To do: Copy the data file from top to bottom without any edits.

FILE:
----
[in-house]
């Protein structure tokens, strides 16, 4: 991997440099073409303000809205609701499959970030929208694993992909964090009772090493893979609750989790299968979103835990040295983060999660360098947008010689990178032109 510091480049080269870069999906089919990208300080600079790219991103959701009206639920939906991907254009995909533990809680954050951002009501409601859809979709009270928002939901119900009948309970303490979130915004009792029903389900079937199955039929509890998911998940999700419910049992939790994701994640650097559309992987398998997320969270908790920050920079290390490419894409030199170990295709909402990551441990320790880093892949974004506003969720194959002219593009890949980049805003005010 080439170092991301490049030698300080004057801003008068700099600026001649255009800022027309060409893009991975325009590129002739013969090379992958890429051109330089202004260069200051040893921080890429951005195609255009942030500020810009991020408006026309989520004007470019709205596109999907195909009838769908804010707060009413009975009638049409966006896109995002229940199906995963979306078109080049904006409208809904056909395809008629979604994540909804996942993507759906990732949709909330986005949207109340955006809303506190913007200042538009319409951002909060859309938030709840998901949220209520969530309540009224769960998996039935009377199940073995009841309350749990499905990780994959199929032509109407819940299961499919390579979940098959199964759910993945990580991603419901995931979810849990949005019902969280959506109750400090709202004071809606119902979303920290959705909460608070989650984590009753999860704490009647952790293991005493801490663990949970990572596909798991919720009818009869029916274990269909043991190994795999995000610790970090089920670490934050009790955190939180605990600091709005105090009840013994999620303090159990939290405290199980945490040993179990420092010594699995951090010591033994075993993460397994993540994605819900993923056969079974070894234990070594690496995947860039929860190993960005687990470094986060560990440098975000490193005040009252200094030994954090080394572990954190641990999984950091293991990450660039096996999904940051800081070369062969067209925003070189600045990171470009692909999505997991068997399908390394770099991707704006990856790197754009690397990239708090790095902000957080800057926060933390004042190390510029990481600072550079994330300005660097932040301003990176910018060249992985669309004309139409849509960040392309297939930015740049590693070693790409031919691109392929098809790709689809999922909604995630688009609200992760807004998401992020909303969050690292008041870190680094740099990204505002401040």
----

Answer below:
[in-house]
């Protein structure tokens, strides 16, 4: 991997440099073409303000809205609701499959970030929208694993992909964090009772090493893979609750989790299968979103835990040295983060999660360098947008010689990178032109 510091480049080269870069999906089919990208300080600079790219991103959701009206639920939906991907254009995909533990809680954050951002009501409601859809979709009270928002939901119900009948309970303490979130915004009792029903389900079937199955039929509890998911998940999700419910049992939790994701994640650097559309992987398998997320969270908790920050920079290390490419894409030199170990295709909402990551441990320790880093892949974004506003969720194959002219593009890949980049805003005010 080439170092991301490049030698300080004057801003008068700099600026001649255009800022027309060409893009991975325009590129002739013969090379992958890429051109330089202004260069200051040893921080890429951005195609255009942030500020810009991020408006026309989520004007470019709205596109999907195909009838769908804010707060009413009975009638049409966006896109995002229940199906995963979306078109080049904006409208809904056909395809008629979604994540909804996942993507759906990732949709909330986005949207109340955006809303506190913007200042538009319409951002909060859309938030709840998901949220209520969530309540009224769960998996039935009377199940073995009841309350749990499905990780994959199929032509109407819940299961499919390579979940098959199964759910993945990580991603419901995931979810849990949005019902969280959506109750400090709202004071809606119902979303920290959705909460608070989650984590009753999860704490009647952790293991005493801490663990949970990572596909798991919720009818009869029916274990269909043991190994795999995000610790970090089920670490934050009790955190939180605990600091709005105090009840013994999620303090159990939290405290199980945490040993179990420092010594699995951090010591033994075993993460397994993540994605819900993923056969079974070894234990070594690496995947860039929860190993960005687990470094986060560990440098975000490193005040009252200094030994954090080394572990954190641990999984950091293991990450660039096996999904940051800081070369062969067209925003070189600045990171470009692909999505997991068997399908390394770099991707704006990856790197754009690397990239708090790095902000957080800057926060933390004042190390510029990481600072550079994330300005660097932040301003990176910018060249992985669309004309139409849509960040392309297939930015740049590693070693790409031919691109392929098809790709689809999922909604995630688009609200992760807004998401992020909303969050690292008041870190680094740099990204505002401040």